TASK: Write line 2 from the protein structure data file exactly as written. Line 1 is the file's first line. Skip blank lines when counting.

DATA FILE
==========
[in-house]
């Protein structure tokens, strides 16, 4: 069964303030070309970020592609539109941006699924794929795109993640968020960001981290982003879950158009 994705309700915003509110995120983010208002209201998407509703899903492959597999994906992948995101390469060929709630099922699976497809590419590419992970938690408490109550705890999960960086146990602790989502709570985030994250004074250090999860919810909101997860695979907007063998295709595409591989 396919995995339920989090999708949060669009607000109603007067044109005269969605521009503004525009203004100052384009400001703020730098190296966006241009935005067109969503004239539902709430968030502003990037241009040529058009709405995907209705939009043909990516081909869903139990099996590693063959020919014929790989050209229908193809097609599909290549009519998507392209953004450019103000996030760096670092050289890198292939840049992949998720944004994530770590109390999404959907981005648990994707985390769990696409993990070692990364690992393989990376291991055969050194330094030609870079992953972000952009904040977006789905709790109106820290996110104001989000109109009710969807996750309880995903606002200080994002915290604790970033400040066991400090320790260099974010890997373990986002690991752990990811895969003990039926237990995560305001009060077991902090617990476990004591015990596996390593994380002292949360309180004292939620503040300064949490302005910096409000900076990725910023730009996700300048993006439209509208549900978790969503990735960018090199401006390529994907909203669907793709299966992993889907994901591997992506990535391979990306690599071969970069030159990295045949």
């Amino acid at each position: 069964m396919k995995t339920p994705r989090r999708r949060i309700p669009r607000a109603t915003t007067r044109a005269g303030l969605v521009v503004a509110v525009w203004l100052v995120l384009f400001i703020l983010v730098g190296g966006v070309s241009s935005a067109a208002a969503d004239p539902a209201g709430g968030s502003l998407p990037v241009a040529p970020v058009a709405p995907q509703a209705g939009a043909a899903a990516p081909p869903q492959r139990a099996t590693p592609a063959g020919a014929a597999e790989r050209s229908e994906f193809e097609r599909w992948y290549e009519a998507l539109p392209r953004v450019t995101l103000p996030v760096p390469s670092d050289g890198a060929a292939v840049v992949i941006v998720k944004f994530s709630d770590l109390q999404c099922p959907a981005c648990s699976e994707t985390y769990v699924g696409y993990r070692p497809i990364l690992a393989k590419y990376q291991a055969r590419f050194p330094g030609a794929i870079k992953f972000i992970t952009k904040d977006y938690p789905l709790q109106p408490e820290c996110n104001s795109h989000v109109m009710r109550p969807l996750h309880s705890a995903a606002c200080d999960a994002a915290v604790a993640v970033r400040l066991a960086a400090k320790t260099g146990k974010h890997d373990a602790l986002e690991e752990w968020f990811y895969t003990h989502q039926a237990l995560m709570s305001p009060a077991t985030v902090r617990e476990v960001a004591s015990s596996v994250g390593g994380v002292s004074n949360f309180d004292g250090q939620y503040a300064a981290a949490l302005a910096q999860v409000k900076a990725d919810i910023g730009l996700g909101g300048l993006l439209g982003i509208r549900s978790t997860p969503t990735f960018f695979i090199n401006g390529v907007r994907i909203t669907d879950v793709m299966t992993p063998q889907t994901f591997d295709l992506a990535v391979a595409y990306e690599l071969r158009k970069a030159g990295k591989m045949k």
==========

């Protein structure tokens, strides 16, 4: 069964303030070309970020592609539109941006699924794929795109993640968020960001981290982003879950158009 994705309700915003509110995120983010208002209201998407509703899903492959597999994906992948995101390469060929709630099922699976497809590419590419992970938690408490109550705890999960960086146990602790989502709570985030994250004074250090999860919810909101997860695979907007063998295709595409591989 396919995995339920989090999708949060669009607000109603007067044109005269969605521009503004525009203004100052384009400001703020730098190296966006241009935005067109969503004239539902709430968030502003990037241009040529058009709405995907209705939009043909990516081909869903139990099996590693063959020919014929790989050209229908193809097609599909290549009519998507392209953004450019103000996030760096670092050289890198292939840049992949998720944004994530770590109390999404959907981005648990994707985390769990696409993990070692990364690992393989990376291991055969050194330094030609870079992953972000952009904040977006789905709790109106820290996110104001989000109109009710969807996750309880995903606002200080994002915290604790970033400040066991400090320790260099974010890997373990986002690991752990990811895969003990039926237990995560305001009060077991902090617990476990004591015990596996390593994380002292949360309180004292939620503040300064949490302005910096409000900076990725910023730009996700300048993006439209509208549900978790969503990735960018090199401006390529994907909203669907793709299966992993889907994901591997992506990535391979990306690599071969970069030159990295045949």